From the viewpoint of your average citizen, the cause of unemployment is simple: you have lost or are unable to find a job. Yet from the viewpoint of an economics major, unemployment and its causes are more complicated (as are all ordinary things when they are examined by academia).
The first difference that economists will note is that unemployment comes in two types: voluntary and involuntary. Voluntary unemployment is unemployment caused by the worker choosing to be unemployed, such as willing quitting a job, no matter what the reason. Involuntary unemployment, on the other hand, is caused by the worker being unwilling laid off (fired).
Beyond these two types of unemployment, economic thinkers are interested in the exact reason for a person’s unemployment. Economists generally divide unemployment into five sources (categories):
Seasonal Unemployment is unemployment caused by the season (time of year). Amusement park workers in intemperate climates, ski instructors, temporary farm workers, department store Santas, are all examples of workers whose employment is based on the time of year. Many retail and restaurant workers are also affected by the change of seasons; as the seasons come and go, so do the jobs.
Frictional Unemployment is simply the opportunity cost of looking for a new job. If you chose to quit your old job to look for a new one, the time that you are unemployed and looking for a new job is referred to as frictional unemployment.
In reasonable amounts, this source of unemployment is considered natural and healthy for an ongoing economy; some economists estimate that in an industrial or informational economy that there should be a natural unemployment rate of four percent, with the majority of unemployment being frictional.
Derivations from this estimated ideal, according to economic theory, cause problems for the economy; high unemployment rates leading to lower wages for workers, and low unemployment rates leading to increased costs for companies and employers.
Structural Unemployment is caused by a lack of skills for employment. As the need for skilled and educated workers increase for employers, the employment opportunities for those without a college education decrease leading to higher structural unemployment among those with only a high school education or less. Out of all the sources of unemployment, structural unemployment is the only one with a readily available, though time-consuming solution: more education.
Cyclical Unemployment is caused by the business cycle itself, either on a company (microeconomic) level or a regional (macroeconomic) level. The natural life cycles of businesses (downturns, overextensions, etc.) and nations (inflation, deflation, recessions and depressions) are the cause of cyclical unemployment. It is this type of unemployment that business managers and government officials want to avoid the most.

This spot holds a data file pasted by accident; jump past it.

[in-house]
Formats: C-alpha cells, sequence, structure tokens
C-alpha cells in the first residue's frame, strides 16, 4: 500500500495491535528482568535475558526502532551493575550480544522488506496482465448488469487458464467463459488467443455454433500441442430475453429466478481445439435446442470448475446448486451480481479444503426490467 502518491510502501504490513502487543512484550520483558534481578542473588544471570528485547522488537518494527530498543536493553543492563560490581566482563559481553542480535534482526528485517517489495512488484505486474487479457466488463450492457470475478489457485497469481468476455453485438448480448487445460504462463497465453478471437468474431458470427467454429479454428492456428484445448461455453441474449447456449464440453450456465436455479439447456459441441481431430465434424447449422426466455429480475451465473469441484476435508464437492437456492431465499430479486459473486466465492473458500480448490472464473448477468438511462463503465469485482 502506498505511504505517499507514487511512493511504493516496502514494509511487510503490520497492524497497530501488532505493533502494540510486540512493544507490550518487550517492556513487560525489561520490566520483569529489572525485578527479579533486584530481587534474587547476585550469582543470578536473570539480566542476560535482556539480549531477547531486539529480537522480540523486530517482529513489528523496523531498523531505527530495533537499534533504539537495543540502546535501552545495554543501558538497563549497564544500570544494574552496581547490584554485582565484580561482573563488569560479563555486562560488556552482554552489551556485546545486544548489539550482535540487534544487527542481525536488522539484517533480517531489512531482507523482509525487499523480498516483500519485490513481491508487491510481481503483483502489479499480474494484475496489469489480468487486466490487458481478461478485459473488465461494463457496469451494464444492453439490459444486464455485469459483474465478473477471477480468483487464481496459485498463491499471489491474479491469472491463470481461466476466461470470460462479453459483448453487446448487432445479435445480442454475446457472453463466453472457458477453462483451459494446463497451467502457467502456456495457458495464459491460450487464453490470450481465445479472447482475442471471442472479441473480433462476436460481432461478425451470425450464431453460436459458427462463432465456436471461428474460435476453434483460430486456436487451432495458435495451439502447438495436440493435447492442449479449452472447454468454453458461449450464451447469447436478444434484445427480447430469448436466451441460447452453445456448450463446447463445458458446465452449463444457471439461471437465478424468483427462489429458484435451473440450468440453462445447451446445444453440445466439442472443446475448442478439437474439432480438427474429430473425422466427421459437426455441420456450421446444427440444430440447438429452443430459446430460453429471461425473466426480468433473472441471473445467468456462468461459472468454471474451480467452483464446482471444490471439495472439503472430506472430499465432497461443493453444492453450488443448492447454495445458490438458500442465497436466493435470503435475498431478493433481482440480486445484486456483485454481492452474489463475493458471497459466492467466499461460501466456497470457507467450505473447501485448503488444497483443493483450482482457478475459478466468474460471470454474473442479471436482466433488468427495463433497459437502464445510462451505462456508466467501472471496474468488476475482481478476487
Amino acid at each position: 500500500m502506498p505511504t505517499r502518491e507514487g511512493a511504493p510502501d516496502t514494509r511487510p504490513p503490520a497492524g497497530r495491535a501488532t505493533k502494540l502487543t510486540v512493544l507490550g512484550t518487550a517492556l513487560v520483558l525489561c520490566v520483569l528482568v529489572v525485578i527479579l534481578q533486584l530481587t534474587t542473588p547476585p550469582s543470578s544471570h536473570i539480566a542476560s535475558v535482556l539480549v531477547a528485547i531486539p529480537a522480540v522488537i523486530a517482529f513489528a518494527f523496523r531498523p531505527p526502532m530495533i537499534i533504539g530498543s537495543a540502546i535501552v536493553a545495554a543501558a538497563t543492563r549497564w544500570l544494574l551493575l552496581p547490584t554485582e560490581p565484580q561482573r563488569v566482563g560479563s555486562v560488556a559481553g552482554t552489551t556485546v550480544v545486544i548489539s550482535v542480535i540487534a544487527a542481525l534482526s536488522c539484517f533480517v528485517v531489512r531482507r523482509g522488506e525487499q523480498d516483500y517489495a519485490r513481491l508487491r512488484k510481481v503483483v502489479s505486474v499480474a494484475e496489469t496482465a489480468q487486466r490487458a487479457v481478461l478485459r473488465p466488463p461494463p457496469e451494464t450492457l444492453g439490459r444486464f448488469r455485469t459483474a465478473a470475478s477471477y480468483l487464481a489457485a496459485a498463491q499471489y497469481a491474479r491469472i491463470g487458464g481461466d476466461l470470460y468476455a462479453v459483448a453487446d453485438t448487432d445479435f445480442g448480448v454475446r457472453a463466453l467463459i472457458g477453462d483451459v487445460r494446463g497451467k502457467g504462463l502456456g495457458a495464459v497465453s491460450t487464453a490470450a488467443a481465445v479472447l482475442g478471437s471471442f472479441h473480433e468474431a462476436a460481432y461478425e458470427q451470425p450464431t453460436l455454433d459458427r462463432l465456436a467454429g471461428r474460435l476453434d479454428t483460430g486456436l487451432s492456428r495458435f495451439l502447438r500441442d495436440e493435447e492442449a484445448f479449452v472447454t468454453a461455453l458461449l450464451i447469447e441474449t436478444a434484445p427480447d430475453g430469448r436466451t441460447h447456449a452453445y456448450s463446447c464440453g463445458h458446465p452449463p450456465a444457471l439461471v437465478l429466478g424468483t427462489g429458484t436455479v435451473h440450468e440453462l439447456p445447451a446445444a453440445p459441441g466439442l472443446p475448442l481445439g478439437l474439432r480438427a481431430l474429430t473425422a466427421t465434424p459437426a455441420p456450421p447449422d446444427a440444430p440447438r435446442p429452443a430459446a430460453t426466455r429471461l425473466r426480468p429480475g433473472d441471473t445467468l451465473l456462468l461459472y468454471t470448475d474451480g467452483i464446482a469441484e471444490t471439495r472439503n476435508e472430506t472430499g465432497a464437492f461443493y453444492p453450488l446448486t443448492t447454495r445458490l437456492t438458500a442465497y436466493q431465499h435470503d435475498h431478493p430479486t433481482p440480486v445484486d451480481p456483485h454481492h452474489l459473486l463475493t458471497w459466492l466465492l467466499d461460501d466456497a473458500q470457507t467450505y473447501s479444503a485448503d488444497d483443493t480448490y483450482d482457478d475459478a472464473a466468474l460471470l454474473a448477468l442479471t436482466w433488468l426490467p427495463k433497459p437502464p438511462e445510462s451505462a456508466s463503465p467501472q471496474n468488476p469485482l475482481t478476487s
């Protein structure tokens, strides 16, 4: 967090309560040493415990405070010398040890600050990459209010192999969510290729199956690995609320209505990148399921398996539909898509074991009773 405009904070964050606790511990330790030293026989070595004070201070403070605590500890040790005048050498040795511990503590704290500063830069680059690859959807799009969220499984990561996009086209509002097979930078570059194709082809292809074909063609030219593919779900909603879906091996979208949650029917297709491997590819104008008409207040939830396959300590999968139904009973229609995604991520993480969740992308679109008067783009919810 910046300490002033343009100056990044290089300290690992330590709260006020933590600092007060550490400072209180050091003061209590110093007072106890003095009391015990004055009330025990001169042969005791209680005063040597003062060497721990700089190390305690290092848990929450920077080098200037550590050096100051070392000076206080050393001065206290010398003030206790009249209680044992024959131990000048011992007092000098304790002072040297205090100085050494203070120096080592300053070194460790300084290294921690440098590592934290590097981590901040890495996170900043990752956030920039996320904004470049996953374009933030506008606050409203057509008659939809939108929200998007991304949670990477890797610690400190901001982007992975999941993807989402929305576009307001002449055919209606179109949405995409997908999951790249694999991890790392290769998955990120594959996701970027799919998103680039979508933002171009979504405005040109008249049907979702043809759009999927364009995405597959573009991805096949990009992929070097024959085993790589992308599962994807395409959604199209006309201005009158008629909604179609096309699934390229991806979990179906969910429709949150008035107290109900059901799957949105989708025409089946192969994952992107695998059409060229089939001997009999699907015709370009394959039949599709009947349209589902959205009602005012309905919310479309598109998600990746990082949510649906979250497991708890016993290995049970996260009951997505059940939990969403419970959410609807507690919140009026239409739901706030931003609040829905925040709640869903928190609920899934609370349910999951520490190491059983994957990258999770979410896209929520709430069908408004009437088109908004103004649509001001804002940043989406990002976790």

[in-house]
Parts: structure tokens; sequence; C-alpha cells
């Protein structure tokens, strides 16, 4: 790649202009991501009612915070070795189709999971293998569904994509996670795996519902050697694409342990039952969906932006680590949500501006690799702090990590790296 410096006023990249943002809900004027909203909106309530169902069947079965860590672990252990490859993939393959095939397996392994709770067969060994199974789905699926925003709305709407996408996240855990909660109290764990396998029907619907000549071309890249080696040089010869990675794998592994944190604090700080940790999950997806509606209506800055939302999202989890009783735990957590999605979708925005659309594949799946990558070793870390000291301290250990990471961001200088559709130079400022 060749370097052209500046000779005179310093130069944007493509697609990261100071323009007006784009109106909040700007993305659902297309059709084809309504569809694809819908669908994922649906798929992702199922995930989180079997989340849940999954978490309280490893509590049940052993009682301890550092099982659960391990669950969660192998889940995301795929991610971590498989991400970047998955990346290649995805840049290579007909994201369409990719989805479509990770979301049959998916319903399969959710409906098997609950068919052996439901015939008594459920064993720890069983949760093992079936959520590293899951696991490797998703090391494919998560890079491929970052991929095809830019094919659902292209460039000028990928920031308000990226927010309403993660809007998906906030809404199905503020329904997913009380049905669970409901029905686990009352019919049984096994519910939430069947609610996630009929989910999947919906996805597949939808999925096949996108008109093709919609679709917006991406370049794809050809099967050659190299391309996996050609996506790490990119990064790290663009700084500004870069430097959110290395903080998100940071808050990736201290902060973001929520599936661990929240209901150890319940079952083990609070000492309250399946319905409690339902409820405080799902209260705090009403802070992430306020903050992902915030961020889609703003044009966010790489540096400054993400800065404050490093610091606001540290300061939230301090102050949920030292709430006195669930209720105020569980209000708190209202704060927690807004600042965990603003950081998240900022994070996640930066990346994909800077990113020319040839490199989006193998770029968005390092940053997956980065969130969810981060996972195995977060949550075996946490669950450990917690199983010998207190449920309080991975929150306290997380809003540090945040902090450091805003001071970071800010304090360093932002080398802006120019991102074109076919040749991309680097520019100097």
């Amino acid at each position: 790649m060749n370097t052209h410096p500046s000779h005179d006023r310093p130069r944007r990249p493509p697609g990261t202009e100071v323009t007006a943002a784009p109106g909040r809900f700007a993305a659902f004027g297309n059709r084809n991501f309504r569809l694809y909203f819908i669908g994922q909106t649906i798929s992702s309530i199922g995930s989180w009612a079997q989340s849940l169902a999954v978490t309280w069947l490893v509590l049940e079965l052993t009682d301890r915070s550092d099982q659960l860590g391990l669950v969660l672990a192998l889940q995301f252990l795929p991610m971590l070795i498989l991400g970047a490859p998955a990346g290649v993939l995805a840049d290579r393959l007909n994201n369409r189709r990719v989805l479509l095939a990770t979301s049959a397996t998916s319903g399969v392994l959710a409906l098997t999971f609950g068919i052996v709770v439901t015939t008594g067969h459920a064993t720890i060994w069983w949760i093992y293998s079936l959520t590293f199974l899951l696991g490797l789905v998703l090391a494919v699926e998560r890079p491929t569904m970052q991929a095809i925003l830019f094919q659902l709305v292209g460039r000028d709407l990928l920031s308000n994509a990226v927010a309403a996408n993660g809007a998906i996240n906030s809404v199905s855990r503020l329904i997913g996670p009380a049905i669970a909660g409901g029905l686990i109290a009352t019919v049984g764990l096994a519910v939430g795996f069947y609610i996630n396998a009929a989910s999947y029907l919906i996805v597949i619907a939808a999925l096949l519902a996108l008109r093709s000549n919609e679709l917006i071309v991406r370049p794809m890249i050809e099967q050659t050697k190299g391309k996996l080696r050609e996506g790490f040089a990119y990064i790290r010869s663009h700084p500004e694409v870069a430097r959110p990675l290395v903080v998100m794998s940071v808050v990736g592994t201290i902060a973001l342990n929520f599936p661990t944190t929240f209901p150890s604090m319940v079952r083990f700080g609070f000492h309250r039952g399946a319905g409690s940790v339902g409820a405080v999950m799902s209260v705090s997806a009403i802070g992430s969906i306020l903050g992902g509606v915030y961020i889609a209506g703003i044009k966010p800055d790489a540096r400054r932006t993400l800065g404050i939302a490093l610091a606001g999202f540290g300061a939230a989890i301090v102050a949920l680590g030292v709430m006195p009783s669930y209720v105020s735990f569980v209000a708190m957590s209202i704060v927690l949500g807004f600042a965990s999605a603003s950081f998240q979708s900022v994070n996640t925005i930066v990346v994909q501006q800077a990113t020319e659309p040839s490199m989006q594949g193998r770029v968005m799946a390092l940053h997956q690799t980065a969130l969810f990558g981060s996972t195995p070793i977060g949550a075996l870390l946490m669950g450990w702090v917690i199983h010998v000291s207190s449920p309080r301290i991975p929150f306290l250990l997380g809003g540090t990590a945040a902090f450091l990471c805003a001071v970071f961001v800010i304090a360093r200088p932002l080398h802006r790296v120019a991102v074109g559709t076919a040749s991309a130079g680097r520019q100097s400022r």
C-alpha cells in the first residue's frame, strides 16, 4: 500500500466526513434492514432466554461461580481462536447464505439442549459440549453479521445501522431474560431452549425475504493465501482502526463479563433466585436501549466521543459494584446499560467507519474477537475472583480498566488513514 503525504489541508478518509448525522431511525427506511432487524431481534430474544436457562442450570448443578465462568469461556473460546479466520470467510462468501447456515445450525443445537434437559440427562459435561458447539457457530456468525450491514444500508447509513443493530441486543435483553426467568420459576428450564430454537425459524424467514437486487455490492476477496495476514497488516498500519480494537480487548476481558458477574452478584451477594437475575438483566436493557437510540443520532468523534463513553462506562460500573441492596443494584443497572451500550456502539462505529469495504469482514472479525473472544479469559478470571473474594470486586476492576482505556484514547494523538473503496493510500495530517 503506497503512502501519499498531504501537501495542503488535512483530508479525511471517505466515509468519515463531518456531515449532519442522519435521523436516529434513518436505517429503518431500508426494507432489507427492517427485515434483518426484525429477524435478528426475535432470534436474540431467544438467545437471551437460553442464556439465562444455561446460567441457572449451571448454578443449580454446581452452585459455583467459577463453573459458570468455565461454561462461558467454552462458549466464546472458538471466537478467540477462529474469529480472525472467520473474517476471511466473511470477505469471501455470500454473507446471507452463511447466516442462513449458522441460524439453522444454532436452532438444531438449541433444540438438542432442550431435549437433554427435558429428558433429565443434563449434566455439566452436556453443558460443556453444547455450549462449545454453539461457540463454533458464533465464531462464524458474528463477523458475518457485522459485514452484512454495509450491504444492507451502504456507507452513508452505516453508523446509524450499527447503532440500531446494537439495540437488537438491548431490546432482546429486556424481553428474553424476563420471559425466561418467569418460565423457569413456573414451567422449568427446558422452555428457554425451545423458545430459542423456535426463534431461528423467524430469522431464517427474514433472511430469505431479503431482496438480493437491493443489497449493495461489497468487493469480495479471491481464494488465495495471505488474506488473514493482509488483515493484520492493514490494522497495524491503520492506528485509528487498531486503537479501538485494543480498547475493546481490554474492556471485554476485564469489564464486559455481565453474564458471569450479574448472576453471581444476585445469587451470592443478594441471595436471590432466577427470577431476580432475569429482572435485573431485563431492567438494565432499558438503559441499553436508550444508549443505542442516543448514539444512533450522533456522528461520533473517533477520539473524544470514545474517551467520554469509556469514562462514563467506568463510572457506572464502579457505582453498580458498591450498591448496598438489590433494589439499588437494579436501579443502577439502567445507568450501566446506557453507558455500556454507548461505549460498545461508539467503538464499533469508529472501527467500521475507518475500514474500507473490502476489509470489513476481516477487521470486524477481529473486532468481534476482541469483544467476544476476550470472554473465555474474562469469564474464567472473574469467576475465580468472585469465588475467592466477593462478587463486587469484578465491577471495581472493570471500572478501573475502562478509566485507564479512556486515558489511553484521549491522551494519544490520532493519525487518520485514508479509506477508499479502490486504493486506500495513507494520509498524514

Induced Unemployment, the final source of unemployment, is the one that causes economic thinkers the most concern. While all of the other sources of unemployment can be painful to those suffering them, the other types of unemployment can be viewed as a natural part of the economy, brought on by weakness in the worker, individual businesses and the economy, and can be solved though effort and/or the passage of time, induced unemployment is not a natural product of the economy. There is typically little that the passage of time or the effort of a single individual worker or business can do about it.
Induced unemployment is caused by outside sources: the government, the voters, and labor unions. Induced unemployment is unemployment caused by minimum wage laws and union agreements, among other things. As labor and production costs go up, employers look for ways to cut costs, typically by cutting the hours of, and quite the number of, the workers that they employ.
From my experience as a business manager, I know firsthand that as the costs went up, the first cuts to keep costs down and profits up were from the paychecks of my employees. They didn’t like it; I didn’t like it; but our bosses (the business owners and higher management) would insist on cutting hours, laying off employees, and not hiring new ones.
Induced unemployment is the harshest kind of unemployment, where good intentions have gone horribly wrong; a helping hand turning into a boot in the face. Short term aid, help for the workers, unfortunately tends to become a large term burden. Small boosts for the poor result in companies not being able to afford more help; it is intervention gone bad.
Induced unemployment can also come from discrimination and the availability of cheaper labor. Not being hired, solely due to your sex, race, religion, or sexual orientation, especially in the form of customer discrimination (customers refusing to do business with a company that hires those types of people) is a form of induced unemployment. Illegal (undocumented) workers, a source of cheap labor for some companies, is another form of induced unemployment. Both of these causes of induced unemployment illustrate why a completely hands-off approach will not cure induced unemployment.
One may ask why economists are so concerned about the sources of unemployment. The answer is that economists hope that by understanding unemployment and its causes that they can create the perfect economy, or at least improve our current one. Too bad this is not comforting or helpful to those suffering from unemployment today.